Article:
Former Prime Minister Perry Christie resigned as leader of the Progressive Liberal Party (PLP) last night at a PLP National General Council (NGC) meeting and said he takes full responsibility for the PLP’s crushing defeat at the polls in last week’s election.
The PLP secured four of the 39 constituencies.
“As your leader, I accept full responsibility for our party’s defeat in the general election of May 10, 2017,” said Christie at the party’s headquarters on Farrington Road amid objections from the crowd.
“I stand before you as your leader and I declare that I fully accept the responsibility for the defeat.
“I also accept without reservation that in the best traditions of our democracy, no less, the impulses of my own conscience and value system, dictate that I resign as the leader of our party.
“This is the correct and only thing for me to do from both a political and moral perspective.
“Accordingly, I herby resign as the leader of the Progressive Liberal Party with immediate effect.
“You have heard me speaking often from the Bible.
“A visiting pastor recently told me it is all about seasons.
“My season in politics has now ended.
“And so tonight, my beloved fellow councillors of our great party, it is for me to bid you farewell as your leader.
“The time has come for me to move on and I do so with these final words to you.
“I wish to God that I could have helped more people.
“But, God knows for all my faults as a leader and as a man, I tried my best to do the best that could for the Bahamian people.”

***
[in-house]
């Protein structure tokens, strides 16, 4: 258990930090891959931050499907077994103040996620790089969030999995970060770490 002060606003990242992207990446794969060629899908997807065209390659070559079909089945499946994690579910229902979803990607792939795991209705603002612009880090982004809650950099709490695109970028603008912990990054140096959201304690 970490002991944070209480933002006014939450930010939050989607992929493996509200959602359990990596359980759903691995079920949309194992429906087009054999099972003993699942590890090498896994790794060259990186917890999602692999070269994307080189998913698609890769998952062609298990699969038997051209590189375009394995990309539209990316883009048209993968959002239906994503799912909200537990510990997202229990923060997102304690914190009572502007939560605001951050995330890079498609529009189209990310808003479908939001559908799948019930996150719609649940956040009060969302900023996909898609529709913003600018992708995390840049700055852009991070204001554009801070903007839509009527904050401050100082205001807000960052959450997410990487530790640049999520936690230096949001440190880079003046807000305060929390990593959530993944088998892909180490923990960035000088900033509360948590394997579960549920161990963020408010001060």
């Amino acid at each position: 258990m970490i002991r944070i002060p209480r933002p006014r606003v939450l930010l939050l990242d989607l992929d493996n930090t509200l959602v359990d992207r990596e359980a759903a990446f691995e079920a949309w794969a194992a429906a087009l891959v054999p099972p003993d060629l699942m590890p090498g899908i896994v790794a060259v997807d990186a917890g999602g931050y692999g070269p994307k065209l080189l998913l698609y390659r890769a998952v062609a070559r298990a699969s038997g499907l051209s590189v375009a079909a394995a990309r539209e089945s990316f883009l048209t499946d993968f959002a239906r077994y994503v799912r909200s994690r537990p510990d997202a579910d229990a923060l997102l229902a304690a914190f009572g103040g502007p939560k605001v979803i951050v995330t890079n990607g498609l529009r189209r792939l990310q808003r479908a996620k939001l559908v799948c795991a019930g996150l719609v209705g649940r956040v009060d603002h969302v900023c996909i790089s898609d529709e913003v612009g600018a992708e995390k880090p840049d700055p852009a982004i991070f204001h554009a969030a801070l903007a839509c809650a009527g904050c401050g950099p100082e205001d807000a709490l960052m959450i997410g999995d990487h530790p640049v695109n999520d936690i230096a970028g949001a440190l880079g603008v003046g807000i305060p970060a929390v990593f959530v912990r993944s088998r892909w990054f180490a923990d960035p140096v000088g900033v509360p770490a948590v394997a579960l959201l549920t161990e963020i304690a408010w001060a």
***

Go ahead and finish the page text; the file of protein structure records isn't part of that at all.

Christie led the PLP since 1997.
PLP Deputy Leader Philip Brave Davis will succeed Christie as the interim leader of the PLP until it goes to convention.
Davis said the focus will be on rebuilding the party and its brand and being an effective opposition party.
He won one of the four seats now held by the PLP in the House of Assembly.
Former Tall Pines MP Leslie Miller told The Nassau Guardian last week there was a plan by a group of PLPs to get rid of Christie during the PLP’s convention in January.
He said that plan fizzled after key members, including Davis, backed out.
Miller also expressed concern about Christie’s mental state following the loss.
Other senior PLPs, including former PLP MP Damian Gomez, said had Davis been leader going into the election, the PLP would have won.
Last night, Christie said he was disappointed to learn that his PLP family was questioning his mental state.
While he did not name anyone, Christie said he does not understand why any of his colleagues would speak in a negative way about him.
He also said he never anticipated his colleagues would not know him sufficiently to understand “I would accept responsibility on behalf of the PLP for whatever happens”.
Miller did not attend the NGC meeting last night.
Speaking to the way forward, Christie said it is important that the PLP understands the message the electorate sent.
He said PLPs must also come to terms with whatever mistakes were made.
“It is not at all incorrect for us to humble ourselves before the people and let them know that we understand their message,” he said.
“We should speak to whatever failures we’ve had, as well as the many successes because we have always said we are going to work hard, we are going to work assiduously, [and] we are going to work to do our best.
“But, sometimes mistakes are made and we have to be, not just honest with ourselves about those mistakes that are made, but in frank admission to the people of our country from whom we expect their respect and support, that we understand how important it is for them to understand that we respect them and their views.”
Christie said this is critical to rebuilding the PLP, a challenge he said the party has responded to before.
Noting there has not been a two-term government in 20 years, Christie said the historical odds favor a return of the PLP soon.